The Ice Queen’s Blues – Q&A with Sue Foley
Photos curtosey of SueFoley.com / Feature image by Scott Doubt
Old man winter may have put a lock on her heart but Sue Foley’s new album Ice Queen is a sizzling sampling of blues with tundra melting guitar licks and the Juno winners signature sultry thermostat raising vocals. The heat is on! Still, perhaps a fitting title considering for this Goddess of the guitar who once called the often coldest capital city on the planet home.
On her Stony Plain Records label debut, the musician has come full circle in a journey that saw her returning to her career roots in Austin, Texas. “I learned and grew more musically in my years in Austin than at any point in my life,” she says of her early days playing clubs like Antone’s.
The album hits all the right beats you’d want in a blues album from the Bo Diddley stylings on “Come to Me” and a title track that gives a nod to John Lee Hooker. But this landscape isn’t always a familiar one as as heard in the hybrid melding of flamenco and blues on “The Dance”. Foley’s walking through some new territory. Coming on the heels of a breakup, it’s not surprising that there are tunes here that find her examining relationships from a few different sides, refusing to paint them in one particular brush or shade. Deeply personal themes of lost love, anguish, the struggle to release, forgiveness and rebirth are all laid out bare and raw.
“I prefer to let the songs tell the story,” Foley tells Ottawa Life on putting all these emotions into the music. “I’m really happy with the writing on this album. I think it’s rich and I appreciate your observances.”
Ahead of her February 22 show at the National Arts Centre, we talked more with Foley on the new album, her time in Ottawa and why she keeps singing the blues.
Ottawa Life: You grew up in Ottawa before heading Westward. What are some of your fondest memories of the Capital?
Sue Foley: My fondest memories are growing up in Hintonburg/Mechanicsville. It’s such a colorful and cool neighborhood. We were a large Irish Catholic family living in a very small house so things were kind of crowded and a bit crazy. Music brought us together.
Now, you picked up that first guitar here. What was it about the instrument you feel you drew you in?
My father played traditional Irish music and my older brothers all played rock and roll. There were guitars everywhere so it was very natural for me (the youngest) to play guitar too.I was drawn to the guitar through my father and brothers. It’s our family instrument and was just what we did. I always knew I would be a musician and the guitar was my avenue.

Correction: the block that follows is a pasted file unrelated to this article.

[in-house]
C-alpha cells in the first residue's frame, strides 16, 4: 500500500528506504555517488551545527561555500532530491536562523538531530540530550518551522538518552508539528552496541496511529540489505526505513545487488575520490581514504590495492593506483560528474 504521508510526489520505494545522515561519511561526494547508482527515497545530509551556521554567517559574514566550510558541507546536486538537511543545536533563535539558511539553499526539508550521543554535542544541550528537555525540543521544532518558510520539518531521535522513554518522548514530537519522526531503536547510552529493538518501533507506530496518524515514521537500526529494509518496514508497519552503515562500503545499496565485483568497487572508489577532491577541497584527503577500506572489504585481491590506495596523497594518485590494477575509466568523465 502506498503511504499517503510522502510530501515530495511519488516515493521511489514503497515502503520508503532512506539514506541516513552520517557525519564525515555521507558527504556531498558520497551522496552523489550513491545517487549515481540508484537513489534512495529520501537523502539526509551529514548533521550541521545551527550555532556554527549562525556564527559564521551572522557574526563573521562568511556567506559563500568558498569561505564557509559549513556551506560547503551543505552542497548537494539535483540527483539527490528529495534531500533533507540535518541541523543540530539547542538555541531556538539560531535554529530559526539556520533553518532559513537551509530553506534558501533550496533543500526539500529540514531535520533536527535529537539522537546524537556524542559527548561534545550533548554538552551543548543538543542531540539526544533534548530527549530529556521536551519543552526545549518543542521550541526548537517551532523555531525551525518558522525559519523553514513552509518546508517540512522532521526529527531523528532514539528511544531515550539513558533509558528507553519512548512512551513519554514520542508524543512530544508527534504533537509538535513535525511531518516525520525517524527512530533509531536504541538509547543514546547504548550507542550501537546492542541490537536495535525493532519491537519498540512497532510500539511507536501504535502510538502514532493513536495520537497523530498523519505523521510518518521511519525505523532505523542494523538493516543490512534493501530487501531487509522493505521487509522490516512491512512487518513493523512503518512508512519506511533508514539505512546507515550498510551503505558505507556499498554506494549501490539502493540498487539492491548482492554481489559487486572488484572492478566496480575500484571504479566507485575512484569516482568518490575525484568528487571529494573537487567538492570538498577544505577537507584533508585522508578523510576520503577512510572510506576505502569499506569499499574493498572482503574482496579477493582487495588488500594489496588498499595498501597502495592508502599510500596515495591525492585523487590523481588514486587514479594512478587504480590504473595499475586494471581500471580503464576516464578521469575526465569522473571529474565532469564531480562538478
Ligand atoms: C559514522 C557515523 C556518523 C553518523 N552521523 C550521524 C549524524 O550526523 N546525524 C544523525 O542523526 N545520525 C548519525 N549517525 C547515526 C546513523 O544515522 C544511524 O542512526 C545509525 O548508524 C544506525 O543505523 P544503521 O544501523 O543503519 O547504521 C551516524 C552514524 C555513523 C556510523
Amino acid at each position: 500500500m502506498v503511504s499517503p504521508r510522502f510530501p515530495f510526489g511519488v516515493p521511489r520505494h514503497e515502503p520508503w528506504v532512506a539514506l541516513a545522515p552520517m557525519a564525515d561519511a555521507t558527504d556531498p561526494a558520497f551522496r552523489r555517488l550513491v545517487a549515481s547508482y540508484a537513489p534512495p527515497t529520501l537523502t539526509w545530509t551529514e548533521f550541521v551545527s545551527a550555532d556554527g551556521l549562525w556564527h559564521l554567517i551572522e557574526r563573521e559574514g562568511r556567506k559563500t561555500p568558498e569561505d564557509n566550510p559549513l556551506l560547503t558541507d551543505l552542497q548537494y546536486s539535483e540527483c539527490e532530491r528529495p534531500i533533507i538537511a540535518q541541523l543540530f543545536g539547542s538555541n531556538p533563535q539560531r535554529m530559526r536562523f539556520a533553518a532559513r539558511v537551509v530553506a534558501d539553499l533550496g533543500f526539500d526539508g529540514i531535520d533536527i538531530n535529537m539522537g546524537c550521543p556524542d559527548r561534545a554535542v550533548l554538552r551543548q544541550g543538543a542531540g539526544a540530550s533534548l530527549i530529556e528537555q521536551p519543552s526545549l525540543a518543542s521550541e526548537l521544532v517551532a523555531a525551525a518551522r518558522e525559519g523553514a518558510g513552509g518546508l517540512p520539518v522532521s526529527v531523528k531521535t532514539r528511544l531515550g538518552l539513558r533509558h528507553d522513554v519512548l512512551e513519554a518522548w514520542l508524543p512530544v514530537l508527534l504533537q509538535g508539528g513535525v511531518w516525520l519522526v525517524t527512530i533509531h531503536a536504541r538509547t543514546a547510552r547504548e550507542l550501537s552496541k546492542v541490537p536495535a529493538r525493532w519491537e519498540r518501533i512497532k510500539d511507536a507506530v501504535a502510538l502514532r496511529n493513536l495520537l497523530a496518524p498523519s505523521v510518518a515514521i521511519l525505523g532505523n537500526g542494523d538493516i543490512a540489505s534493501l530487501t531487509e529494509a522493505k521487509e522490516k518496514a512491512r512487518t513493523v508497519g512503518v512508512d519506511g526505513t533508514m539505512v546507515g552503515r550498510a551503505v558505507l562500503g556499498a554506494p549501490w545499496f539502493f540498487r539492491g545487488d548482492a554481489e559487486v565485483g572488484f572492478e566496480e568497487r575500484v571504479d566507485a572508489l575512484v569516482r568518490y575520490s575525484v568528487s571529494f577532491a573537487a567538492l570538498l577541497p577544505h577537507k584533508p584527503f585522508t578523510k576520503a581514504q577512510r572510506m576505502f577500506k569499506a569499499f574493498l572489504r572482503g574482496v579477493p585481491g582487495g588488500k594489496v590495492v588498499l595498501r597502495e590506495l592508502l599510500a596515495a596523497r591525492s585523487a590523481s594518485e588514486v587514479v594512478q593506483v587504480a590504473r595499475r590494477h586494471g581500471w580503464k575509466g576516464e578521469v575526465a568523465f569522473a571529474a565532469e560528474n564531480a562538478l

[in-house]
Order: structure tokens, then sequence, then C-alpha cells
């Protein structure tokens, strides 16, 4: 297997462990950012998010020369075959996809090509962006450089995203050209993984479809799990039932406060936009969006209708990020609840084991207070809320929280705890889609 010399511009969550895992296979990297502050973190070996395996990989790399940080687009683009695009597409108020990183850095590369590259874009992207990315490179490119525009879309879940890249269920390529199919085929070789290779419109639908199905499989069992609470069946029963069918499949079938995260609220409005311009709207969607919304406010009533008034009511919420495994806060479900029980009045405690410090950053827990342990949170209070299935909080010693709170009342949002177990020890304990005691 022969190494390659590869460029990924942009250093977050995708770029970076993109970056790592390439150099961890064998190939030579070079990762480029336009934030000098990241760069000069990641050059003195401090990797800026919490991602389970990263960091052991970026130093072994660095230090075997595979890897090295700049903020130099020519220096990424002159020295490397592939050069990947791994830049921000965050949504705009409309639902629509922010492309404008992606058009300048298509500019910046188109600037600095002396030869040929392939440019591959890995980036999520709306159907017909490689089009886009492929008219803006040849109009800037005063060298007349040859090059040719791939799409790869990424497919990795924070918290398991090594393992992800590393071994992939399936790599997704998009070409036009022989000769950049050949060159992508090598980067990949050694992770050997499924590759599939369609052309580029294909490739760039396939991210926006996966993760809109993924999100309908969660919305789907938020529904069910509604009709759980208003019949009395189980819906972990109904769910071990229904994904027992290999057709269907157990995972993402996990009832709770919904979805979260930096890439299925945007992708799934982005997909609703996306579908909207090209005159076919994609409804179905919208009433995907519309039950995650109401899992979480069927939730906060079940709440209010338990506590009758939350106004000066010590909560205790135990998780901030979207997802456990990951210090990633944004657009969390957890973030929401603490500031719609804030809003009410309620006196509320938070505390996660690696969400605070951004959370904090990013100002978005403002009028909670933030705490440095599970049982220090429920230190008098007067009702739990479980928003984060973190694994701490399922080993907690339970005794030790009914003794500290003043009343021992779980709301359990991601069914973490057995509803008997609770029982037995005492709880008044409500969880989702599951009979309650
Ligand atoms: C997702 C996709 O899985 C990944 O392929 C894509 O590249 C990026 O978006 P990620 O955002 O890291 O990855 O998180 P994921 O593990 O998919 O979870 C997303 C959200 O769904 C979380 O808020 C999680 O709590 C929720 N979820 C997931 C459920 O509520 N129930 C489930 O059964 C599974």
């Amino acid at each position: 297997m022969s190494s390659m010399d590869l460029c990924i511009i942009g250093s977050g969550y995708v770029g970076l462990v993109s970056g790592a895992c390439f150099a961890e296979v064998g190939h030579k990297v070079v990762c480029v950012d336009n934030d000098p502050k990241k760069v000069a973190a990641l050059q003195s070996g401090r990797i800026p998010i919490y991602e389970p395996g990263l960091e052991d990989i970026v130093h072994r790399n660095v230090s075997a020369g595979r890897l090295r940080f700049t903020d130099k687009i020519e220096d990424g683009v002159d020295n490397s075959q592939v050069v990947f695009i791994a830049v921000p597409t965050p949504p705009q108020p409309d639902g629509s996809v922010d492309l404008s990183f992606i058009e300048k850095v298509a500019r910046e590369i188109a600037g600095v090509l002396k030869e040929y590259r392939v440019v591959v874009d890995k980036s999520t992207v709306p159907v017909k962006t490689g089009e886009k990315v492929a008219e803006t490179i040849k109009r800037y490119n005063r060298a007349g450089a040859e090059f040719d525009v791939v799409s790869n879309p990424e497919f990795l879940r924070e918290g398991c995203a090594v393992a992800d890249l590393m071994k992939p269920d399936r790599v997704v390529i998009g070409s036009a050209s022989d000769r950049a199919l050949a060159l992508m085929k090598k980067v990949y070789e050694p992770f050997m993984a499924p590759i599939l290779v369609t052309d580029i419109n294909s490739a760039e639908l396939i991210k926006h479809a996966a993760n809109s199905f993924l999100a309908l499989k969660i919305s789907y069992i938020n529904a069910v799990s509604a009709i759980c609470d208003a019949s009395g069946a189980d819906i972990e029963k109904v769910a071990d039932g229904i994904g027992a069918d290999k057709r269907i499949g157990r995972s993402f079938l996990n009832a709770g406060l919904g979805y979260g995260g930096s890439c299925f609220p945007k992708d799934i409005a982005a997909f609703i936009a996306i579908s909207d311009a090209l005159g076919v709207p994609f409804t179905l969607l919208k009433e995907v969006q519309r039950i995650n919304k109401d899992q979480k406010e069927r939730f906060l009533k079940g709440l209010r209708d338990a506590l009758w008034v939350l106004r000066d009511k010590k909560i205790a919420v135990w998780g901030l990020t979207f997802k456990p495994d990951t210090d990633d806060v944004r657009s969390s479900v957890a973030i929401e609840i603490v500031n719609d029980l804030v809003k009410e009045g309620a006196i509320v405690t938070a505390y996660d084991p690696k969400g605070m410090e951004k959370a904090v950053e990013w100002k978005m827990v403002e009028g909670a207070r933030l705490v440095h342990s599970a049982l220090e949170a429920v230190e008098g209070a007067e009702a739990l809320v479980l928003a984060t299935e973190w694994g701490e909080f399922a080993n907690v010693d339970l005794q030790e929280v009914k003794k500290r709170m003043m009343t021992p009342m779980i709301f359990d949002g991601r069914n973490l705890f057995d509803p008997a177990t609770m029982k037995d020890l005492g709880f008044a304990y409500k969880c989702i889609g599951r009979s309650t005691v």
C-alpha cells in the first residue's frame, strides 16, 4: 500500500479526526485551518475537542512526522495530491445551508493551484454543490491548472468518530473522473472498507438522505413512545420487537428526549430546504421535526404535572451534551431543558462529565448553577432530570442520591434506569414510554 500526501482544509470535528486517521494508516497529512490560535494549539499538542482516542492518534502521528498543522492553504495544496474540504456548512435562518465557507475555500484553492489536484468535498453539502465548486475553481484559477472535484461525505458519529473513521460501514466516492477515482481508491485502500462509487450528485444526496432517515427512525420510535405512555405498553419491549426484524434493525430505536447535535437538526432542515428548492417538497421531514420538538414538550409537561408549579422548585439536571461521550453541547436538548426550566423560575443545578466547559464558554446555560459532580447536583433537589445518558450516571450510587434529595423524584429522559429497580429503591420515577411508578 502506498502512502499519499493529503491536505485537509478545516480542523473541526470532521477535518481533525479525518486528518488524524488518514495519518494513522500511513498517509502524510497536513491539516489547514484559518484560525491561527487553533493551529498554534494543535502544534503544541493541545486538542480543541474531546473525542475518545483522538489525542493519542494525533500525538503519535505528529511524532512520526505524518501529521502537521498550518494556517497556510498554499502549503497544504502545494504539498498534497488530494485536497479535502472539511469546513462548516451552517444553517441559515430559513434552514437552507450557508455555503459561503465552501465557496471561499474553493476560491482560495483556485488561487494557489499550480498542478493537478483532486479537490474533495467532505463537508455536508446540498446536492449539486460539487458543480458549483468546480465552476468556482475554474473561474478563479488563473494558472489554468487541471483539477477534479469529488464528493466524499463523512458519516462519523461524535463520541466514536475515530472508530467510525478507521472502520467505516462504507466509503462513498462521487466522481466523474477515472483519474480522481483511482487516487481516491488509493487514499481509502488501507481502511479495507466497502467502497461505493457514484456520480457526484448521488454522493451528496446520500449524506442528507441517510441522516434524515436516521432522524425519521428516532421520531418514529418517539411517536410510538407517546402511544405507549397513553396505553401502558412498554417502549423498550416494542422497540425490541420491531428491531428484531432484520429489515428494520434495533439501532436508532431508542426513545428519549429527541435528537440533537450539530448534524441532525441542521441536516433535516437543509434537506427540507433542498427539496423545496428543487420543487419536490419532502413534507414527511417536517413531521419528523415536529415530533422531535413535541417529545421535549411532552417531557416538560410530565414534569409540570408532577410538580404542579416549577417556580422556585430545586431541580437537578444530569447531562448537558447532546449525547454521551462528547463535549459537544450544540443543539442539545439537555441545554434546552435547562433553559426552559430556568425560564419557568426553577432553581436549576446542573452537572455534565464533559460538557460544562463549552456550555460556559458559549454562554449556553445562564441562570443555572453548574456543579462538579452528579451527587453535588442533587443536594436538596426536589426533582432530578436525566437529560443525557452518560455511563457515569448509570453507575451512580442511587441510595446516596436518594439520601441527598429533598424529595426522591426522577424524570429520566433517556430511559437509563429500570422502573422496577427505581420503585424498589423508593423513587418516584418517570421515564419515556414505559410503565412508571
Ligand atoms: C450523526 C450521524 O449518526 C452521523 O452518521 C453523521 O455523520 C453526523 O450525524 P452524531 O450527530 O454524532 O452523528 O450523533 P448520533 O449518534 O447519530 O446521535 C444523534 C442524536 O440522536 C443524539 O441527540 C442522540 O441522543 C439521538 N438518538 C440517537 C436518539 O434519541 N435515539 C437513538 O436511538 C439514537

Didn’t take you long to make some waves in the local music scene. Can you share a little about that first gig you played when you were still in your teens?
When I was in my teens I played locally with Drew Nelson, Guy Delvillano, Back Alley John, Terry Gillespie and more. I was taught blues guitar at sixteen by Tony D, who I consider one of Canada’s greatest guitarists.
You found a lot of these kindred when you got into the Downstairs Club. In an interview you did last year, the Citizen’s Lynn Saxberg describes this as a “sweet-faced girl with a guitar in the middle of a ragtag bunch of older men”. How would you describe your days hanging out there?
Lynn describes it pretty accurately. I was a young girl in love with blues music, and blues is mostly the domain of older men. Fortunately I had many older brothers so I was comfortable in the company of males. They were always so protective of me and supportive of my playing.
What’s it like for you when you come back to Ottawa now?
I love coming back to Ottawa. I think it’s one of the most beautiful cities I the world. I have a large family and many old friends so it’s always great to connect with everyone. I can’t wait to come back and play my latest music for everyone.
I think it’s far to say that not many of the age around when you started were really into the Blues. What was it about the genre for you that really made you want to pursue it?
Blues is the most real and honest music there is. I fell in love with it at fifteen and have never been the same. Playing the blues is a calling and a passion. You don’t get into it because you want to be a millionaire or a house hold name –although if that happens, bonus! You get into blues because you love it and you want to follow the path of deepest expression, and you want to honor the great blues men and women who came before you.
Early on, you sat in with a lot of blues artists. Now, I read you didn’t actually feel comfortable asking them for advice. In retorspect, though, what do you feel you learned from them as mainly an observer?